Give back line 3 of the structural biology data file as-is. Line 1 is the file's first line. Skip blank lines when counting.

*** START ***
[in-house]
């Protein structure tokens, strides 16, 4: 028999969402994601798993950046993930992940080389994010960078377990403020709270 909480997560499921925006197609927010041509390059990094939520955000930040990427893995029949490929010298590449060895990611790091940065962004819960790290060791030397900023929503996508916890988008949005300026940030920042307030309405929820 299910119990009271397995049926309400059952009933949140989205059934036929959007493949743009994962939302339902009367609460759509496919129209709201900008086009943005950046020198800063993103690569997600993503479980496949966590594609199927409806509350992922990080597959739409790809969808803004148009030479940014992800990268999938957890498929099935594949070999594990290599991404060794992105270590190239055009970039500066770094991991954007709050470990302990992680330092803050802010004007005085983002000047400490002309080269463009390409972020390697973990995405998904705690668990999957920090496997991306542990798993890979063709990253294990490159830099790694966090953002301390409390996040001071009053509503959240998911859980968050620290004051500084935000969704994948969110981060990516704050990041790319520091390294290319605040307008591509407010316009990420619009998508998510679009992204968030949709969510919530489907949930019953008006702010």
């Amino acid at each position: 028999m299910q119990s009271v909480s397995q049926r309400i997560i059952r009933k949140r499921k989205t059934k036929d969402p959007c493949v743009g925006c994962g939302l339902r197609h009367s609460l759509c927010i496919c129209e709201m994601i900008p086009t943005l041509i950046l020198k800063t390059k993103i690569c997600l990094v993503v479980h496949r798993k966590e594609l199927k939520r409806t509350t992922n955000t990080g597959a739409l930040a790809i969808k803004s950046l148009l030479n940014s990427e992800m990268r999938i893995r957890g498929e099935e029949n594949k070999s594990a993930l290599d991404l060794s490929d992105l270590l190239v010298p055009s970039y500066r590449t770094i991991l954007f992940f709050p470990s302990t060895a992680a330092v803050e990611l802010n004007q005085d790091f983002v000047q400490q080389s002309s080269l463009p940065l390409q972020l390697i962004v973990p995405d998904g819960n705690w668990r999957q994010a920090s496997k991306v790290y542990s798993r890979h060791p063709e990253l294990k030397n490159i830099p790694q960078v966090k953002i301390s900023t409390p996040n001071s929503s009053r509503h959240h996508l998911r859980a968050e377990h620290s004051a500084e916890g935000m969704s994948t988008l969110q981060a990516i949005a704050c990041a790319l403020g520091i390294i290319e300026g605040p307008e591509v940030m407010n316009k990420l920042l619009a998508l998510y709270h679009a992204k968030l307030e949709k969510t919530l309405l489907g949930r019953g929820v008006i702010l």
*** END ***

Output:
């Amino acid at each position: 028999m299910q119990s009271v909480s397995q049926r309400i997560i059952r009933k949140r499921k989205t059934k036929d969402p959007c493949v743009g925006c994962g939302l339902r197609h009367s609460l759509c927010i496919c129209e709201m994601i900008p086009t943005l041509i950046l020198k800063t390059k993103i690569c997600l990094v993503v479980h496949r798993k966590e594609l199927k939520r409806t509350t992922n955000t990080g597959a739409l930040a790809i969808k803004s950046l148009l030479n940014s990427e992800m990268r999938i893995r957890g498929e099935e029949n594949k070999s594990a993930l290599d991404l060794s490929d992105l270590l190239v010298p055009s970039y500066r590449t770094i991991l954007f992940f709050p470990s302990t060895a992680a330092v803050e990611l802010n004007q005085d790091f983002v000047q400490q080389s002309s080269l463009p940065l390409q972020l390697i962004v973990p995405d998904g819960n705690w668990r999957q994010a920090s496997k991306v790290y542990s798993r890979h060791p063709e990253l294990k030397n490159i830099p790694q960078v966090k953002i301390s900023t409390p996040n001071s929503s009053r509503h959240h996508l998911r859980a968050e377990h620290s004051a500084e916890g935000m969704s994948t988008l969110q981060a990516i949005a704050c990041a790319l403020g520091i390294i290319e300026g605040p307008e591509v940030m407010n316009k990420l920042l619009a998508l998510y709270h679009a992204k968030l307030e949709k969510t919530l309405l489907g949930r019953g929820v008006i702010l």